• It grows with our authors.  Just ask Gang Chen, who earned over $100,000 in 180 days; or Sally Shields, the stay-at-home mom-turned-2-time Amazon.com bestseller; or Ronnie Lee, who has become one of the most prolific published authors of our generation with the assistance of Outskirts Press.

As we look toward the future, our commitment to produce high-quality books and offer high levels of support to our authors in all three phases of their journey (writing, publishing, marketing), only grows stronger.

For instance, to complement our authors’ hard copy printed paperback and hardback editions, we have embraced digital e-books with three a la carte digital publishing options to make electronic readers even easier to reach for our authors:

 We have embraced social media to help our authors further promote their books and enhance their careers:

  • Our author community on Facebook is the most popular and most active among all full-service self-publishing firms.
  • Our author channel on YouTube features the most book videos among all full-service, high-quality firms.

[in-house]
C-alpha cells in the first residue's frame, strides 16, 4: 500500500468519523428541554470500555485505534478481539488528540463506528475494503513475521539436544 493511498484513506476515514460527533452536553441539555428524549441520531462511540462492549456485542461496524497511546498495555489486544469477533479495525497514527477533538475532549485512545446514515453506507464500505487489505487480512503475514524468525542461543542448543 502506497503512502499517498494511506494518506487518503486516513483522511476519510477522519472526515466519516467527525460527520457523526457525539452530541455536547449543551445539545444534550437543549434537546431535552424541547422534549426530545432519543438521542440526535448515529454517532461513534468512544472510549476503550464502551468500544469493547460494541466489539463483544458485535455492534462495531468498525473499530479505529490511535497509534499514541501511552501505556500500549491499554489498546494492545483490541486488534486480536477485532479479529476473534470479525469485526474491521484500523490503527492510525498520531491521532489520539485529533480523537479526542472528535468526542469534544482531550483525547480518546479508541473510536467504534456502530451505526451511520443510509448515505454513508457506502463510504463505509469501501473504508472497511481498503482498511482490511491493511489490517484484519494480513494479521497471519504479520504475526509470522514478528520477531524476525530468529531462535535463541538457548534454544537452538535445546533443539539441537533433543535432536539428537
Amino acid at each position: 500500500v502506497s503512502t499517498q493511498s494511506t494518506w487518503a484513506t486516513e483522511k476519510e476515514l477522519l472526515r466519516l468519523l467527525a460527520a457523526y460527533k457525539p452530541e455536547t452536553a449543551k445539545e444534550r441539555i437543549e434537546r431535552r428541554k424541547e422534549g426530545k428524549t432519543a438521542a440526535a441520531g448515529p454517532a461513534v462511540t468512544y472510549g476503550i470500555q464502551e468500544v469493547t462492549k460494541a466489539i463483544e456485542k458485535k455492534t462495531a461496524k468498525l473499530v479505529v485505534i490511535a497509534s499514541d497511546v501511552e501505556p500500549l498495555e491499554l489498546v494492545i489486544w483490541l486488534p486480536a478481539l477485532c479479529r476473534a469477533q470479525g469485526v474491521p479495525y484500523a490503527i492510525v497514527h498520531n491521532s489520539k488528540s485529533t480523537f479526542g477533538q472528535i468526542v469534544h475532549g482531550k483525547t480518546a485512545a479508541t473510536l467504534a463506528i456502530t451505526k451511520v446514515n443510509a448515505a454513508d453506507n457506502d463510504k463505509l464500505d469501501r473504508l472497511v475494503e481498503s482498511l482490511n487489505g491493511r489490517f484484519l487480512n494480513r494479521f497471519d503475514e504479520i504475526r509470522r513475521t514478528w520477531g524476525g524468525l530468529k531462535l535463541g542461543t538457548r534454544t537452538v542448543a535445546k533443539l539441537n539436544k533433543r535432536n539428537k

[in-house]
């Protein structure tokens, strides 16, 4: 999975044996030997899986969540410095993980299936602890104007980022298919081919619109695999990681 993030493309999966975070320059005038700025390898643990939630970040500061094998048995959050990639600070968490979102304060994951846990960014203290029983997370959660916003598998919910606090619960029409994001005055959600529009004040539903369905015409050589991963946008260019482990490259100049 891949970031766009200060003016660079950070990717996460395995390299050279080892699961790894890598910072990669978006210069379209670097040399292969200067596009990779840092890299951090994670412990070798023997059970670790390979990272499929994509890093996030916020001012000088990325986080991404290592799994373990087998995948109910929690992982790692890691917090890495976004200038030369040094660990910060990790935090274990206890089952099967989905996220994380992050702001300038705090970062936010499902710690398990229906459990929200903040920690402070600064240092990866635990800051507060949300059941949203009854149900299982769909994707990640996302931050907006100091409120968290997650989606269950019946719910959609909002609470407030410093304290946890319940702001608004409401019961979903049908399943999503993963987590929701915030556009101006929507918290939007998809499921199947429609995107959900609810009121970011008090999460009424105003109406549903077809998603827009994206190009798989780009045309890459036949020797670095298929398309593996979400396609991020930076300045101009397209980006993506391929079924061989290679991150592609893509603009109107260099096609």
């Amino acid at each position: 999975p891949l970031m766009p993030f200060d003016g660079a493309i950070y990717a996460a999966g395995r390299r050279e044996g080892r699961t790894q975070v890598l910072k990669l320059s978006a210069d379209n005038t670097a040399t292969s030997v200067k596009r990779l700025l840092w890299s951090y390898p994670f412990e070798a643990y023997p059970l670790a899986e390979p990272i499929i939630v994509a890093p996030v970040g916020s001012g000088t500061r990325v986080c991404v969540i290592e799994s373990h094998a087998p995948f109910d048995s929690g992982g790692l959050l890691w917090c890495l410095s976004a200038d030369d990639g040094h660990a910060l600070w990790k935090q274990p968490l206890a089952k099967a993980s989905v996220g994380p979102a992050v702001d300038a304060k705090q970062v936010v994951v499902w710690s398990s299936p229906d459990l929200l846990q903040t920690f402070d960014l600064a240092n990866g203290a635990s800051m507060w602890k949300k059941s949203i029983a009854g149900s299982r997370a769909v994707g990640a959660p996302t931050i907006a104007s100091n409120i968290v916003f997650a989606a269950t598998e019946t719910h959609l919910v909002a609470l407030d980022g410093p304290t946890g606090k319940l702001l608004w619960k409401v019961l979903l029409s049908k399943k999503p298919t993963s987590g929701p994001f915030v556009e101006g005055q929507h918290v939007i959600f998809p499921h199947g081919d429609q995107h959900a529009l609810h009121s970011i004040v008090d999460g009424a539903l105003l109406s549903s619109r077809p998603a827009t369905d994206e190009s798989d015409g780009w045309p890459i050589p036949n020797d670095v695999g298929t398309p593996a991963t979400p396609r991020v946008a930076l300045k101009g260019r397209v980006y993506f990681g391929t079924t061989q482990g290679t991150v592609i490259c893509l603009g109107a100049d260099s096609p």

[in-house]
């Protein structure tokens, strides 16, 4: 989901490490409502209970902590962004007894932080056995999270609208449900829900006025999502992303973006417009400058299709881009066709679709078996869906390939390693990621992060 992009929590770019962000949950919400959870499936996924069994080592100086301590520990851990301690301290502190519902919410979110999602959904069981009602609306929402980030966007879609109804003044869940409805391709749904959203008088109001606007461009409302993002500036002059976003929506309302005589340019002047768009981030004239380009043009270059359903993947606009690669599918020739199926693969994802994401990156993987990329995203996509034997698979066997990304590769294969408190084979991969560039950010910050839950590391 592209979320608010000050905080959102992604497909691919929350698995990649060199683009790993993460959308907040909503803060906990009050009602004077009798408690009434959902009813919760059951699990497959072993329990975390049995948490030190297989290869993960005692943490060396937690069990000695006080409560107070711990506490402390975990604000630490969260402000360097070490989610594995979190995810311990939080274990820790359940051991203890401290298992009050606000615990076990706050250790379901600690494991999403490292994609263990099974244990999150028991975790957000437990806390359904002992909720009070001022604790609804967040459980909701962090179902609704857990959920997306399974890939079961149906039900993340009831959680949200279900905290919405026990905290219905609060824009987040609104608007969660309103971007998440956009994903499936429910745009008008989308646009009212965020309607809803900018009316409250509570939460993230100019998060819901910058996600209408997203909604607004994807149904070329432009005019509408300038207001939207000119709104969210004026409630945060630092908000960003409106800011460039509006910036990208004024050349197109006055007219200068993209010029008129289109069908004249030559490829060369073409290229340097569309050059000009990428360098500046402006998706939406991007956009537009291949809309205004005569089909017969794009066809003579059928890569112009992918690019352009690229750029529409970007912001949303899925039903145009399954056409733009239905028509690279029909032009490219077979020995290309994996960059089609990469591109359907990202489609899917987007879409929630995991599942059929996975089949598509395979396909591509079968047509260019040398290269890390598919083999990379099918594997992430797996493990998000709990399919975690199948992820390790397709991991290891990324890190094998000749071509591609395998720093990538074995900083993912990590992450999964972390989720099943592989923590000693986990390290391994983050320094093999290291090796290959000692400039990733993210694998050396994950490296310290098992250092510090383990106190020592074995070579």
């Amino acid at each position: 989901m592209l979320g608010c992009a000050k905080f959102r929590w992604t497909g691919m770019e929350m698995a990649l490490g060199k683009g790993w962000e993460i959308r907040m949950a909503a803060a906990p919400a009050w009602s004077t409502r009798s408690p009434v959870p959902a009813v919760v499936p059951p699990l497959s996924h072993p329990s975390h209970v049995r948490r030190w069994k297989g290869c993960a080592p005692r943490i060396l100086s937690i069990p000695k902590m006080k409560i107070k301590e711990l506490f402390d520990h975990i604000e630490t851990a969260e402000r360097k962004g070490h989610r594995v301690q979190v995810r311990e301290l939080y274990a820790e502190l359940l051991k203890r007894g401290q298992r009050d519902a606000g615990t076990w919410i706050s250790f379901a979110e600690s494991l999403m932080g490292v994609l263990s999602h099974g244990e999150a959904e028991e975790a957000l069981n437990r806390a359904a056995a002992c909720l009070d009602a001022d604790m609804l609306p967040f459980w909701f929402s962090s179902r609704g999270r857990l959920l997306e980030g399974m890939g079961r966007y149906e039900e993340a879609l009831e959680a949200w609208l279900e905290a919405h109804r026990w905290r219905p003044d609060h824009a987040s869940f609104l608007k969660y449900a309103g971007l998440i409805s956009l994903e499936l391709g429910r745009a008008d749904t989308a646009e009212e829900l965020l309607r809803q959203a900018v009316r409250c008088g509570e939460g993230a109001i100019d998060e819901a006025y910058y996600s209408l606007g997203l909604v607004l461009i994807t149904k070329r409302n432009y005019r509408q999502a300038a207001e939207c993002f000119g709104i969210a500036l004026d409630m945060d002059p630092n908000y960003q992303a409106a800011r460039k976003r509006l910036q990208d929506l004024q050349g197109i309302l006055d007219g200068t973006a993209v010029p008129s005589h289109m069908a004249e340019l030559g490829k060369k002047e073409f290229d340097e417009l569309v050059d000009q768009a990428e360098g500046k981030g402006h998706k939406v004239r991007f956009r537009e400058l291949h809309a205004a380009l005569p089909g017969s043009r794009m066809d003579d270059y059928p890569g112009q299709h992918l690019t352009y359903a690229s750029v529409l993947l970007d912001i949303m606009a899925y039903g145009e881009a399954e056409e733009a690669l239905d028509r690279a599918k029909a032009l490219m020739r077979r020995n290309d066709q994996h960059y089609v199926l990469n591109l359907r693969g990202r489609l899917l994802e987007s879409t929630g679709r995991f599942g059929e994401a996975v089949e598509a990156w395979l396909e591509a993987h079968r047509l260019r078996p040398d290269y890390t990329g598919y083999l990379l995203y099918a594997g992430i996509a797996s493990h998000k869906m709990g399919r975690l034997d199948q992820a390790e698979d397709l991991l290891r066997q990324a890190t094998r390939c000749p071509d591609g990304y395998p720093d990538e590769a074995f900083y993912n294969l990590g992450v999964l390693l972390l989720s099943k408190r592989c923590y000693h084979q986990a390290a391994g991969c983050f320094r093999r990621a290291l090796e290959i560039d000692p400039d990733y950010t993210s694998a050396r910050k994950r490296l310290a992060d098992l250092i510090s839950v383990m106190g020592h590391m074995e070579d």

• Our company blog keeps our authors informed on industry news, exciting promotions, and marketing tactics.
  • Our Twitter account keeps our authors up-to-date, sometimes up-to-the-minute.
  • Our Pinterest boards keep authors and readers apprised of Top 10 monthly bestsellers, our most prolific and successful writers, and genre collections/themes to celebrate holidays and special events.

By publishing our own series of books, we help authors navigate the sometimes tricky waters of book publishing. And by offering free publication in various anthologies through the year, we demonstrate how easy, fast, and fun it can be to publish with Outskirts Press.

Through it all, Outskirts Press authors have remained our main focal point. With over 10,000 published titles, Outskirts Press continues to pour development dollars and resources into further improvements to the Outskirts Press website and its growing list of writing, publishing, and marketing services/products to further support our authors’ goals and dreams.